Customers will be able to specify the truck to their exact needs.
After what felt like an eternity, Chevrolet finally replaced the aging Colorado with an all-new model. With rugged good looks and a powerful 2.7-liter engine, GM's Ranger rival finally has what it takes to square up to popular rivals. An important part of currying favor with prospective pickup buyers is to offer an array of accessories and, according to Muscle Cars & Trucks, Chevrolet is planning to do just that.
The bow-tie brand told the publication that the new Colorado will be available with as many as 200 accessory options, providing customers with more scope for customization than ever before. As per the report, the 2023 model will boast twice as many off-roading extras. With as many as 20 available add-ons, this uptick in available options comes in response to avid off-roaders and a burgeoning aftermarket scene. It only makes sense for Chevy to provide upgrades from the factory.
It's unclear what the accessories are just yet, but we already know the new Colorado will be made available with five trims: Work Truck, LT, Z71, ZR2, and Trail Boss. The ZR2 and Trail Boss are best for keen off-roaders. The former boasts a three-inch lift and strengthened dampers while the latter has a two-inch lift and a wider, more imposing stance. It's entirely possible that Chevrolet may offer these as options on lesser models.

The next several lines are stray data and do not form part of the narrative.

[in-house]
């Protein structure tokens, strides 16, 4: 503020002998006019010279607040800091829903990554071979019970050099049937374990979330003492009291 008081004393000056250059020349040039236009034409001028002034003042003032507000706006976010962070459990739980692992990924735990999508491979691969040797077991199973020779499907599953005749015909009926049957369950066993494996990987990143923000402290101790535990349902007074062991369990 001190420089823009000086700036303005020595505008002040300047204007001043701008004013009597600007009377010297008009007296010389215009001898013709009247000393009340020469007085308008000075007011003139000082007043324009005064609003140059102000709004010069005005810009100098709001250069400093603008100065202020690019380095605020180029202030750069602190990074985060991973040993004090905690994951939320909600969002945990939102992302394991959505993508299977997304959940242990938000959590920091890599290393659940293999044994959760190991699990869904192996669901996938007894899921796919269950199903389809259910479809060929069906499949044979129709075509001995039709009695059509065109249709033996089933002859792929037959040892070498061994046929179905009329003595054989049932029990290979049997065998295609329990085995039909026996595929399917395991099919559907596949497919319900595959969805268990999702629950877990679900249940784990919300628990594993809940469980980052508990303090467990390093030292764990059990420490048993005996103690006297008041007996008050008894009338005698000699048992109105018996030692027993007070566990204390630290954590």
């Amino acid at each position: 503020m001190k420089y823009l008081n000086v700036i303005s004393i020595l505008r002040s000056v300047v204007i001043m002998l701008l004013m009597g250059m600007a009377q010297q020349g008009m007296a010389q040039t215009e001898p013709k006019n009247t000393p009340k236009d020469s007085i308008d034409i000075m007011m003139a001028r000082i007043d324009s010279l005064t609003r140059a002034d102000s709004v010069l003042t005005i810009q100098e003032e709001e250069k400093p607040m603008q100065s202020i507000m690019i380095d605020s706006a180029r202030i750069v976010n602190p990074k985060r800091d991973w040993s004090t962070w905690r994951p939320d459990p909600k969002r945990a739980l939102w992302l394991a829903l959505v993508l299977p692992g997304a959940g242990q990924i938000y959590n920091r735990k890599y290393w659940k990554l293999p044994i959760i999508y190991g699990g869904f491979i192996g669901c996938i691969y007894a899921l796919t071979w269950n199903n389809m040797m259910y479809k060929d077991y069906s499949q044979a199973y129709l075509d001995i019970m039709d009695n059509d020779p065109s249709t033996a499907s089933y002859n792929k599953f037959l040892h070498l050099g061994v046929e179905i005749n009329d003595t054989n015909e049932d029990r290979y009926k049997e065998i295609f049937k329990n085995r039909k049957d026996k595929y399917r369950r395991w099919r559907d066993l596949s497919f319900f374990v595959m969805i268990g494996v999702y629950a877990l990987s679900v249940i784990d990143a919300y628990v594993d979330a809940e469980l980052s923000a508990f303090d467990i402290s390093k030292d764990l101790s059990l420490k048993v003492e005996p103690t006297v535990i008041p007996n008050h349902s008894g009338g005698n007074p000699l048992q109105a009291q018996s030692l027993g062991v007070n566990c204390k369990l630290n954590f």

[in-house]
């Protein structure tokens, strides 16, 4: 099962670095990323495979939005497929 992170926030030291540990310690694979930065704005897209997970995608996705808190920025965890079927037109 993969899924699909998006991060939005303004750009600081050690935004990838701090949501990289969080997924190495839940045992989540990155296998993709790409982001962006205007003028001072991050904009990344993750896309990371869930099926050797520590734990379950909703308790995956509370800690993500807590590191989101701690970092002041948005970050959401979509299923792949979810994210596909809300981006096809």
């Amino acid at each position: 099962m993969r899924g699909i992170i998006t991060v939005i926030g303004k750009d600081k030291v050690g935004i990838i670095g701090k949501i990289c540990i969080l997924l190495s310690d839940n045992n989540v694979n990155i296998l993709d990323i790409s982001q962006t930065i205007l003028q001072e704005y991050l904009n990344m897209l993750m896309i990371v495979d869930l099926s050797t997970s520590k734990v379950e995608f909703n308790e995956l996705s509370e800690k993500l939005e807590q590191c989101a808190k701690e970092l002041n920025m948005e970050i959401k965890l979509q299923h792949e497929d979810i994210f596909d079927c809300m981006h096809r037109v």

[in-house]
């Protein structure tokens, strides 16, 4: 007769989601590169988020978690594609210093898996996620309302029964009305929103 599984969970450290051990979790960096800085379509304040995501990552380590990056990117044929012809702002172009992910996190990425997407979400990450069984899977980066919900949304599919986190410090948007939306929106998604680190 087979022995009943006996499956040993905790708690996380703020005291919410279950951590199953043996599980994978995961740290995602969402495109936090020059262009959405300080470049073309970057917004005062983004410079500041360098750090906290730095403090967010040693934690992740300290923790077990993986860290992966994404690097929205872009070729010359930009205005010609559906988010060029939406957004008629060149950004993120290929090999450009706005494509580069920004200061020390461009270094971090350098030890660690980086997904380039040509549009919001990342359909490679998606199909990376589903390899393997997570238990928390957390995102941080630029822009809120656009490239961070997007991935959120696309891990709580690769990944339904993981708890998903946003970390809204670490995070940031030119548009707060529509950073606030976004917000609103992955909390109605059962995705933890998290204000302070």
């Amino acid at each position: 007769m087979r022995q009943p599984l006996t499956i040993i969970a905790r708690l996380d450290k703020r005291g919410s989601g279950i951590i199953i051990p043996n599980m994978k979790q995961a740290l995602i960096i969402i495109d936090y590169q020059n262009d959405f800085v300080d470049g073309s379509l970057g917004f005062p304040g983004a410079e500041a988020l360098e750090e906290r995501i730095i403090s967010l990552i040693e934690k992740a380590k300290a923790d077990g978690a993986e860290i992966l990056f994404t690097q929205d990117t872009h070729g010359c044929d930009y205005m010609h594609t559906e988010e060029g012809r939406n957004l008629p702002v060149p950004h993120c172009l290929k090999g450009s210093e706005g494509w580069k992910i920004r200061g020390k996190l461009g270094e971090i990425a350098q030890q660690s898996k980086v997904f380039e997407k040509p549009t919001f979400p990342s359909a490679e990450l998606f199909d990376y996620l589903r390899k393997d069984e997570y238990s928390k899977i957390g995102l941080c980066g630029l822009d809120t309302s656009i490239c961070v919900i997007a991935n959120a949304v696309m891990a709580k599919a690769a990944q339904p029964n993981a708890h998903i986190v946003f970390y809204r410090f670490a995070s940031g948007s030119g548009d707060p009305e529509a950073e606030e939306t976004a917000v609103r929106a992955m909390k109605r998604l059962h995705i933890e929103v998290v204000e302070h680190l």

For an extra cost, Chevrolet will happily fit the Colorado ZR2 with the Desert Boss package that adds a roof-mounted light bar, model-specific bumpers, 17-inch beadlock-capable wheels, unique exterior decals, and an underbody camera. Again, there's a possibility that buyers of cheaper models will be able to specify some of these accessories separately.
This is an important move for Chevrolet to make, especially as Ford has promised myriad accessories for the Ranger, which is expected to touch down next year. As a reminder, all Colorado models will be powered by GM's turbocharged 2.7-liter, four-cylinder engine. While lesser models receive 237 horsepower and 259 lb-ft of torque, the Trail Boss and Z71 receive 310 hp and 390 lb-ft.
What's more, the higher output state of tune boosts towing capacity from a measly 3,500 lbs to an impressive 7,700 lbs. The ZR2 alone receives a heady 430 lb-ft. As previously reported, the new engine will take over from the defunct diesel, 3.5-liter V6, and the anemic 2.5-liter four-pot. We anticipate that GMC will follow a similar route with the upcoming Canyon, which is expected to debut on August 11. The Ford Ranger certainly has its work cut out for it on arrival, and we can't wait to see them all duke it out in the dirt.